As rural America becomes more red, and urban America more blue, expect the lean budgetary times to mean more partisanship on ag policy discussions.
Agriculture has always taken pride in the fact that it was one area that experienced very little partisan wrangling. Everyone needs to eat; everyone benefits from a safe, wholesome and vibrant agricultural economy; and domestic food production is a national security issue, as well.
However, that non-partisan atmosphere has been quickly eroding, as election maps show rural America becoming more red, and urban America becoming more blue. That isn’t to say that there’s necessarily a conflict between urban and rural America when it comes to good farm policy, but rather that there is more opportunity for political opportunism as a result.
This may be especially acute this year. Not only is it an election year, but we increasingly are being forced to face economic reality. This country simply can’t continue to spend far more than we take in. We must dramatically reduce spending, and that means new alignments based on priorities.
It’s important to remember that the biggest line items in USDA’s budget have little to do with production, but rather fund programs like food stamps/welfare and conservation. Throw in the fact that the ag sector has been doing much better than the general economy (which might be a long-term trend), and ag policy and budgeting have the potential to become as partisan and politically driven as any issue.
What does that mean for producers? It’s simple; our voice in ag policy formation will continue to be minimized, and whenever we fail to speak with one voice, we are at the risk of seeing significant policy changes. Nobody expects this to be the year for major changes in the areas of livestock marketing, ethanol production, producer payment programs, or even welfare and conservation programs. Rather, we can expect more subtle changes in priorities and at least a reduction in the growth of spending.
Ag interests are at the table and are still being listened to, but if ag policy continues to become more partisan, we can expect these debates to heat up and our influence on ag policy to continue to wane. With a growing world population to feed, and with American producers expected to lead the way in accomplishing that task, one would expect it would be difficult to muster support for serious changes.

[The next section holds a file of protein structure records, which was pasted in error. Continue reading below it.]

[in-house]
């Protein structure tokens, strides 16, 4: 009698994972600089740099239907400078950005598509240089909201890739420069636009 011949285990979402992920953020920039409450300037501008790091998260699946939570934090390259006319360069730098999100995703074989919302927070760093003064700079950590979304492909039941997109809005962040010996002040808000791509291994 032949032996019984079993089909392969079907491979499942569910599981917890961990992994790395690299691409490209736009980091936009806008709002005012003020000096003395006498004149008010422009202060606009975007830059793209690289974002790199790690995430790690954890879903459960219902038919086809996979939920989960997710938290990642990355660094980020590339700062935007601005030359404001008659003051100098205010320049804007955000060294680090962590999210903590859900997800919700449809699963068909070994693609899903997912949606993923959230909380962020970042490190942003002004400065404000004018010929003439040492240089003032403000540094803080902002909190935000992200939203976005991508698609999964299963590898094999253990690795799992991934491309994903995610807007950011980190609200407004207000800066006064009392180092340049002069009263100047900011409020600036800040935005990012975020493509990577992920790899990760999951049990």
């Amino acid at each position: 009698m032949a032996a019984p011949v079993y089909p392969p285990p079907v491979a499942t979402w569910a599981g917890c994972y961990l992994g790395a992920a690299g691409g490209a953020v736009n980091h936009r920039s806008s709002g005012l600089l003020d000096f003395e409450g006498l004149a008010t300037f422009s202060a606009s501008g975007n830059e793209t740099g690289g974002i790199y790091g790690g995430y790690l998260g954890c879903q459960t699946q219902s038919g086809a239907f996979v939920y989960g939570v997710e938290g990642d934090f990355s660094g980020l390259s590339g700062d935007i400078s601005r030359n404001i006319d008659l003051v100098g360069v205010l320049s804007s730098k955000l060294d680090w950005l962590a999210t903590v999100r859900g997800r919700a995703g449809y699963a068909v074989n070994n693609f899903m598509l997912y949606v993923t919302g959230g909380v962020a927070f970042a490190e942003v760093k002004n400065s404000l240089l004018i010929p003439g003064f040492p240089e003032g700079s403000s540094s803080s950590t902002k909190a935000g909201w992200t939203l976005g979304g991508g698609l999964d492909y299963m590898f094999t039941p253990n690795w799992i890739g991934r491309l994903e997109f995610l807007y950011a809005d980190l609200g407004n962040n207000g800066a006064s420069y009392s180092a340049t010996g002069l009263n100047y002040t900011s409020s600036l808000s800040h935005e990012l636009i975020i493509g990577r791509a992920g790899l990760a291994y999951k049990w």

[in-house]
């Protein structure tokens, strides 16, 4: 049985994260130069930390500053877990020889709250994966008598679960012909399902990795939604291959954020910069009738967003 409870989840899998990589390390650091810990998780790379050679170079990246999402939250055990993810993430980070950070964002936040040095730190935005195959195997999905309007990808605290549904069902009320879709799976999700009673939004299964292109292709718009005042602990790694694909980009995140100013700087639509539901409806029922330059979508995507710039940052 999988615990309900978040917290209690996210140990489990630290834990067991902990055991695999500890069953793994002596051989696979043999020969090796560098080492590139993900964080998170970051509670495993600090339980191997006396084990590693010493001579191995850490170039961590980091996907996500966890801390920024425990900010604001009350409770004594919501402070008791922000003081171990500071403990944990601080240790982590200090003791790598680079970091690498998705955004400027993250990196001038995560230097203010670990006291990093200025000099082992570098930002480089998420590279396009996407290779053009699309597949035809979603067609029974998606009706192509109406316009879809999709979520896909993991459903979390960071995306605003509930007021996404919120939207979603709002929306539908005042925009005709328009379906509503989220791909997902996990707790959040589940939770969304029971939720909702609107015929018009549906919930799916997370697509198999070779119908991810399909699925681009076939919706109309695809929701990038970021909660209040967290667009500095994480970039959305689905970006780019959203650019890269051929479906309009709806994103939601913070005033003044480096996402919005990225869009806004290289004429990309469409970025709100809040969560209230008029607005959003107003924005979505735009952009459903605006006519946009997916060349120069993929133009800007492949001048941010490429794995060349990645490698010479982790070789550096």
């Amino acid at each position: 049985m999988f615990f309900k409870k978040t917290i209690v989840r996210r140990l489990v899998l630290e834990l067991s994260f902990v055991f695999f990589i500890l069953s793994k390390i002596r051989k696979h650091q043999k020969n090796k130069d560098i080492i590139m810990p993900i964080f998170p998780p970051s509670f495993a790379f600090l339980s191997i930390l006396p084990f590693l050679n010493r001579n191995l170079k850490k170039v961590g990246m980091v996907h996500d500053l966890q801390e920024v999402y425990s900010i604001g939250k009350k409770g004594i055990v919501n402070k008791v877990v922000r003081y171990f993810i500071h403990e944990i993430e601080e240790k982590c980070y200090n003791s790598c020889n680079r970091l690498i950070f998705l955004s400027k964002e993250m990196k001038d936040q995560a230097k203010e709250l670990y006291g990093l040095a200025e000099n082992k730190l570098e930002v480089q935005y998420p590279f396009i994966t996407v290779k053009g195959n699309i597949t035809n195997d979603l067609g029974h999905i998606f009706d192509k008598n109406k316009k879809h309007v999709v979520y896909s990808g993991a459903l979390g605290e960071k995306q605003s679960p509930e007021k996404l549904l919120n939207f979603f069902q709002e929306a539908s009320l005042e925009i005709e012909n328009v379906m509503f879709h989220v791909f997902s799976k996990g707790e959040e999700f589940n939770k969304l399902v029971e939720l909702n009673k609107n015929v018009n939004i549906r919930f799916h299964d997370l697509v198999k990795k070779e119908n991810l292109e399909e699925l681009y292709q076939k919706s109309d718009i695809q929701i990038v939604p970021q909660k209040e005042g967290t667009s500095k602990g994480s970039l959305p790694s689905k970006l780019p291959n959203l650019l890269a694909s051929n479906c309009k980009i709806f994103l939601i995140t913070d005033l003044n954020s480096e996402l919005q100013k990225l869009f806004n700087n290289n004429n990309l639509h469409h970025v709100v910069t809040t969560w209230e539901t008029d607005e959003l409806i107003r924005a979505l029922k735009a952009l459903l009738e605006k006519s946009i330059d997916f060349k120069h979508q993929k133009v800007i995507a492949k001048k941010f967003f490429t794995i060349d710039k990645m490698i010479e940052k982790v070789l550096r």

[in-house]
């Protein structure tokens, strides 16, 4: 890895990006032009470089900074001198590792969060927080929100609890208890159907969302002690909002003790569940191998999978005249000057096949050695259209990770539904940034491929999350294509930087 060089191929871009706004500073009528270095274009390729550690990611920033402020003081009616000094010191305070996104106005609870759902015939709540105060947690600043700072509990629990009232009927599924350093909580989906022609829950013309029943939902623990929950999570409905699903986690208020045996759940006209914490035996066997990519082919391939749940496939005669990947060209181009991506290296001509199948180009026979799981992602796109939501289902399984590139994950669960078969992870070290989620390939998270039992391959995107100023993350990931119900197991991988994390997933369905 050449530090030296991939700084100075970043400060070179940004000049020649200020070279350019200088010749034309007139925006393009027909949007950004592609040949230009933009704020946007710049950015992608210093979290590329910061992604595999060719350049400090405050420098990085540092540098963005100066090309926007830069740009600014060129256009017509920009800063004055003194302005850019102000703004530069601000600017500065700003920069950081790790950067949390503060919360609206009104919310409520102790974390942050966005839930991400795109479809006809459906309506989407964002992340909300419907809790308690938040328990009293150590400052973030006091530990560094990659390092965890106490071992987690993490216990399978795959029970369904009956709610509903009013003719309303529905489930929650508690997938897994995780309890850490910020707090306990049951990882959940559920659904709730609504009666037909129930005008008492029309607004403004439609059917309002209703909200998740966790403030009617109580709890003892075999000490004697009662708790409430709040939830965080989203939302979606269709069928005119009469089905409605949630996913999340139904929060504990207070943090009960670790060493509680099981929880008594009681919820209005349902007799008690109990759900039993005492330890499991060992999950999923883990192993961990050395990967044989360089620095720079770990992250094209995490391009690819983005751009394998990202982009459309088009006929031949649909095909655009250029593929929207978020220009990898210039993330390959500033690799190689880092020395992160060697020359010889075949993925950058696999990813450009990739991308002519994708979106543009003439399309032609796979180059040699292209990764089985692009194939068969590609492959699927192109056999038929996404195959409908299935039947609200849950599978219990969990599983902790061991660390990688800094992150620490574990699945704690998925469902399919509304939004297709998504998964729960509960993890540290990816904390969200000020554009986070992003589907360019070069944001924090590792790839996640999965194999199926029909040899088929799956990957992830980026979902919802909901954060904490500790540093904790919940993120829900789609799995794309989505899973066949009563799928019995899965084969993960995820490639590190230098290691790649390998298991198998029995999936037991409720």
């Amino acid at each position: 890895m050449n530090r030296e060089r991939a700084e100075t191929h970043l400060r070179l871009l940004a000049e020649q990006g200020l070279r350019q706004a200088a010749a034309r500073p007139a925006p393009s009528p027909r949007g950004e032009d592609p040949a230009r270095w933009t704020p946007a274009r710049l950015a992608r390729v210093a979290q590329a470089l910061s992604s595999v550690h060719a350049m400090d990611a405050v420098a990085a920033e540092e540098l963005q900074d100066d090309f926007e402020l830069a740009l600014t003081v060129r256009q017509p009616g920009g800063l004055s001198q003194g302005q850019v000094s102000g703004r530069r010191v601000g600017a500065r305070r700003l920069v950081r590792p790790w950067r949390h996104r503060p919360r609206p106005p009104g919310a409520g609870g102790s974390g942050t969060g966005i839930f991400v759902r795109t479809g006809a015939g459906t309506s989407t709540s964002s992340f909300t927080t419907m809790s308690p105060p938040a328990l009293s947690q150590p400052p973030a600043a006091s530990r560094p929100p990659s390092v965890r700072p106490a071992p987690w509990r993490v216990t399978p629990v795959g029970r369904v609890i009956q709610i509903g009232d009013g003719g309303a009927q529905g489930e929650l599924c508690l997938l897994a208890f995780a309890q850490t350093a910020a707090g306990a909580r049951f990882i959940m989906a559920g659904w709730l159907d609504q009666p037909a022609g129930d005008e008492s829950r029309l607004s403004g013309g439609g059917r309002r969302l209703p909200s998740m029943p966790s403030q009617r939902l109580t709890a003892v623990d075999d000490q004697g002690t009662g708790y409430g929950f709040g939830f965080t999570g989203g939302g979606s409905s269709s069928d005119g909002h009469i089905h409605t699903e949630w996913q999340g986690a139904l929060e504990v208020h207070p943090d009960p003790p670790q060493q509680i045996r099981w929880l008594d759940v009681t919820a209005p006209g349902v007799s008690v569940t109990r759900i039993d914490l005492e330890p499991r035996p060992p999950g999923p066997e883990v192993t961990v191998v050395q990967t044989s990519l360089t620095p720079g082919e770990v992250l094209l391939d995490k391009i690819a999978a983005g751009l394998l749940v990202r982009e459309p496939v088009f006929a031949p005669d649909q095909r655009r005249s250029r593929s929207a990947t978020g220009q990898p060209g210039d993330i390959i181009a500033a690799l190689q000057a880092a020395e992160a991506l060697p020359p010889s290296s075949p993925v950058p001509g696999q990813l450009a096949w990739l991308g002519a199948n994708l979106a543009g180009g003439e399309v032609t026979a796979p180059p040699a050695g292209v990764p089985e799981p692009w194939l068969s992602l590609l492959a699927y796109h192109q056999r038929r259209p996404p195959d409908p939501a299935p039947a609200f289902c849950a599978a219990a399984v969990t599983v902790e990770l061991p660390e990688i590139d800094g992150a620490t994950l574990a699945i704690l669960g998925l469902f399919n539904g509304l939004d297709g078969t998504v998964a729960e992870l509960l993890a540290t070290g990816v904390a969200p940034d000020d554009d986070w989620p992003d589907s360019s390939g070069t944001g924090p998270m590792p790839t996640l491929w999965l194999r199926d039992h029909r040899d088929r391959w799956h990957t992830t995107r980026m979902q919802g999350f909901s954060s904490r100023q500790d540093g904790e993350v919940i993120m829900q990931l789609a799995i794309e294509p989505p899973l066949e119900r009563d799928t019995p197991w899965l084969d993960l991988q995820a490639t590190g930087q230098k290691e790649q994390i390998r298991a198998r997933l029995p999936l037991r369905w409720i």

It can be argued that American ag subsidizes every other U.S. industry by increasing the amount of income available to spend on other necessities and elective products. But unless the day comes when people can’t take the success of American agriculture for granted, we’ll continue to be a minor concern in the context of the broader political debate.
With $16 trillion in federal debt and climbing, the bottom line is that we can’t keep robbing Peter to pay Paul; eventually Peter will run out of money. Don’t let the quietness of this year’s farm bill lull us into a false sense of security. Ag policy has always been rooted in what is becoming the largest debate our country faces, and that is whether government should control production practices, the market and, ultimately, prices; or should we let the free market, capitalism, and the entrepreneurial spirit be the drivers?
As this clash in world views grows, ag policy will move more and more to the front lines. With it will come an increase in political maneuvering and posturing.